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Browsing: Diary of John Quincy Adams, Volume 2

Docno: ADMS-03-02-02-0003-0006-0010

Author: Adams, John Quincy
Date: 1788-06-10


Stroll'd a mile or two with Pickman: he has the appearance of a true and faithful Lover, and acknowledges that he takes but { 416 } very little satisfaction in this Town: he proposes spending but a few weeks more here, and then to open an office in Salem.
As I came home I stopp'd and past an hour at Mrs. Hooper's.

Docno: ADMS-03-02-02-0003-0006-0011

Author: Adams, John Quincy
Date: 1788-06-11


I walk'd this evening with Stacey. The weather was very beautiful, and we proposed to form a party for a Serenade, as soon as may be convenient.

Docno: ADMS-03-02-02-0003-0006-0012

Author: Adams, John Quincy
Date: 1788-06-12


Townsend arrived in town this forenoon: I called at Mrs. Hooper's to see him immediately after dinner: he looks better than he was when he left this Town; but his situation still appears to me to be critical. Club met at Pickman's. Putnam appeared rather sober. Townsend was obliged to retire just before Sun-set. Farnham too was not in the highest Spirits, for Mr. Prout marries Miss S. Jenkins this evening. At nine we separated and at ten met again at my room. We sallied out at about eleven, and serenaded the Ladies in Town till between three and four in the morning.

Docno: ADMS-03-02-02-0003-0006-0013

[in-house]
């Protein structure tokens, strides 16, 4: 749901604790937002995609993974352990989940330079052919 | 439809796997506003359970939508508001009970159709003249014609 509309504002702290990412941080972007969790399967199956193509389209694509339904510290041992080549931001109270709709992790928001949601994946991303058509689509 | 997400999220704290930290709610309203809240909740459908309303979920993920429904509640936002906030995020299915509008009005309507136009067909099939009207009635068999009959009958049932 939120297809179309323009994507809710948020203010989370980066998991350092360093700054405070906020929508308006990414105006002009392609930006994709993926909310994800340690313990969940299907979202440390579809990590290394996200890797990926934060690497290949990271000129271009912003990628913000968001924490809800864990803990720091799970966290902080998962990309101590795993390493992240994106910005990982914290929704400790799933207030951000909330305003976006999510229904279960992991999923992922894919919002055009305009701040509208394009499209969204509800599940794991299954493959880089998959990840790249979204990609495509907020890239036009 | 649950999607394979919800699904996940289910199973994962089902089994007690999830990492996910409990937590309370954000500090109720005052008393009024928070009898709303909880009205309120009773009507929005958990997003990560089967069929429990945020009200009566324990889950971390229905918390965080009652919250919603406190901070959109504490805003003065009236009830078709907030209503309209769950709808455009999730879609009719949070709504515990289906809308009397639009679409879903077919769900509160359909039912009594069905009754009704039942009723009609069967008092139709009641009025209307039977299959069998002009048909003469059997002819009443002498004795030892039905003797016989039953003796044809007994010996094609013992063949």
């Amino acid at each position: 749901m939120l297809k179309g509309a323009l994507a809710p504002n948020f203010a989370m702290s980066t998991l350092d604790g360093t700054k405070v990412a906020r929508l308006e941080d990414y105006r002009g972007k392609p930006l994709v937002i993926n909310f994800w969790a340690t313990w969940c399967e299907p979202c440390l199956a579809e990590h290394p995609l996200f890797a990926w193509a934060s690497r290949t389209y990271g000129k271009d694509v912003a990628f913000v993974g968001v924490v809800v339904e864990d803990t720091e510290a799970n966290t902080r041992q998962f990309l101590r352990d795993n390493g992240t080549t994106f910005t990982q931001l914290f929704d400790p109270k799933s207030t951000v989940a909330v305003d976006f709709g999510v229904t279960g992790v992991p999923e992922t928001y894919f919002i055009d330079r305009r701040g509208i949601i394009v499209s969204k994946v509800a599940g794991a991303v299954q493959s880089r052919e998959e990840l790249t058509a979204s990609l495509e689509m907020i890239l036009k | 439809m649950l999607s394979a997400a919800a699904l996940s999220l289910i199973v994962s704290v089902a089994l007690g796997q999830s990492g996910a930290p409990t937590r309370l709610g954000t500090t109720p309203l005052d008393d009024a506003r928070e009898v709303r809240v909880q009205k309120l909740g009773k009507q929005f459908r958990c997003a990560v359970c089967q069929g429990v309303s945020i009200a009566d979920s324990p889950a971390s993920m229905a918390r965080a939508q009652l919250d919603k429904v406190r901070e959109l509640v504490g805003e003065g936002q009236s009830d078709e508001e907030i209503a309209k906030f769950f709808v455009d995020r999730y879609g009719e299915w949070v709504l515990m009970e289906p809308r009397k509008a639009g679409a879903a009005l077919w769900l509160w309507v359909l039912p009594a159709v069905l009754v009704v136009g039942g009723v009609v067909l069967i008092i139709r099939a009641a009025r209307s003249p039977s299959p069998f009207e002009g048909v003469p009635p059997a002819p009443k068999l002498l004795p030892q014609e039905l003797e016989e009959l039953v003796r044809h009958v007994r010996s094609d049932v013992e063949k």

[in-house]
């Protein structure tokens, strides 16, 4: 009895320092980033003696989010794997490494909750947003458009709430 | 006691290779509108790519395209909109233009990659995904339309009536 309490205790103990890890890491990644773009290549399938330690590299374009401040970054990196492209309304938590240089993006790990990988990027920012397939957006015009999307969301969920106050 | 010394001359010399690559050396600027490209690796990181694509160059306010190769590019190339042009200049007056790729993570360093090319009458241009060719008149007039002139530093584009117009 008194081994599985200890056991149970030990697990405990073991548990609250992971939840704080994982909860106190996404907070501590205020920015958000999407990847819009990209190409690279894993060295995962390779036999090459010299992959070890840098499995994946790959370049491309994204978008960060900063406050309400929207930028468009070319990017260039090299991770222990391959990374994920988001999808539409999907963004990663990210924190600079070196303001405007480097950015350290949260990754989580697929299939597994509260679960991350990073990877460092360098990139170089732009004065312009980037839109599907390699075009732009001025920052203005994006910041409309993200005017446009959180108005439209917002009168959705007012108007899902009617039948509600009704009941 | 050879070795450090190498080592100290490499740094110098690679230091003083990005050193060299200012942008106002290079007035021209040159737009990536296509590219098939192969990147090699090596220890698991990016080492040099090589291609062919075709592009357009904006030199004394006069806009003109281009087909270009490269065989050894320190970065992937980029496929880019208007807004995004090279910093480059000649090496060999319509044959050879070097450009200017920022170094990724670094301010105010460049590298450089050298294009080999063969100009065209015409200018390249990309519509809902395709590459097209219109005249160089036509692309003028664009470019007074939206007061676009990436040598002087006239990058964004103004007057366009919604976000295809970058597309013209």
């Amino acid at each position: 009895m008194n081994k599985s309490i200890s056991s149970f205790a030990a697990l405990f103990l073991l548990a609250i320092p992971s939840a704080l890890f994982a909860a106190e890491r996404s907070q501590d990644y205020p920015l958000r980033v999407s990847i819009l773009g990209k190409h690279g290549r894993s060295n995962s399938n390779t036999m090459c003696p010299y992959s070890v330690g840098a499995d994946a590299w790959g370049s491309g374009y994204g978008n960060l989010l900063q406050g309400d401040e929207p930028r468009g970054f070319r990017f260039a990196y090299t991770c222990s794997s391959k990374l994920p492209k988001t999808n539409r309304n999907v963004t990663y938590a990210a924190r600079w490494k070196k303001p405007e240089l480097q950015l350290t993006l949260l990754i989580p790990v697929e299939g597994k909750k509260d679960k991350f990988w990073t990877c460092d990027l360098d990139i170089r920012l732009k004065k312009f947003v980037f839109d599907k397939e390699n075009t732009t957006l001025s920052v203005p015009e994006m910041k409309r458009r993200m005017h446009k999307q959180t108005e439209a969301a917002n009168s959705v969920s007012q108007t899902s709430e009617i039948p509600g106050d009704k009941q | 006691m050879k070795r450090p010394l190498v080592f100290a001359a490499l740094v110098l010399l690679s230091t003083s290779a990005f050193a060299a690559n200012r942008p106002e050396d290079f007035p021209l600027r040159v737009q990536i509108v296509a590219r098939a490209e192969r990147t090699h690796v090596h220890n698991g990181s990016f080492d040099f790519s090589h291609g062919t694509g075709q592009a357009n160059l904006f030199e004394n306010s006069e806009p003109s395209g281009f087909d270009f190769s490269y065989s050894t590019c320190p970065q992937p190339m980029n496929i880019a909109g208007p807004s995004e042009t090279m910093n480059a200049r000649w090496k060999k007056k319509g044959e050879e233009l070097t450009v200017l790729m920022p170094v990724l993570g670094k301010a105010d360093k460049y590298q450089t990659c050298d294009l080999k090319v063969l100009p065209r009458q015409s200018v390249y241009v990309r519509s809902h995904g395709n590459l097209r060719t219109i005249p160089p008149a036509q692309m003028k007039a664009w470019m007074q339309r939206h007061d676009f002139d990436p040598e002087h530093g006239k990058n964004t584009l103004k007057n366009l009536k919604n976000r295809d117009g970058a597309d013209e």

Author: Adams, John Quincy
Date: 1788-06-13


Townsend, and one or two more of my friends dined with me this day. He went in the afternoon to see Mrs. Emery, and found there, a Miss Taylor who came there last evening from Boston: she was going to Exeter, and as Townsend was going to take a ride; he proposed to go in company with her as far as the ferry. This Miss Taylor is handsome, and remarkably sociable; and although she has been in a declining State of health, for more than a year past, and came very lately from Halifax, to Boston merely to recruit her strength, yet by some unaccountable deception she looks in the finest bloom of Health. It seems indeed to be an uncommon felicity attending many young Ladies at this day, that they can enjoy all the benefits of ill health without, being much afflicted, with its cruel pains.
We accompanied the Lady to Amesbury; and after seeing her into the boat took our leave. Returning home we stopp'd and drank tea with Mrs. Atkins. Mrs. Bass and Mr. Atkins had just arrived from Dunstable. I pass'd the evening with Townsend at { 417 } Mrs. Hooper's; but came home quite early, as I was somewhat fatigued by the last night's expedition.
Cite web page as: Founding Families: Digital Editions of the Papers of the Winthrops and the Adamses, ed.C. James Taylor. Boston: Massachusetts Historical Society, 2018.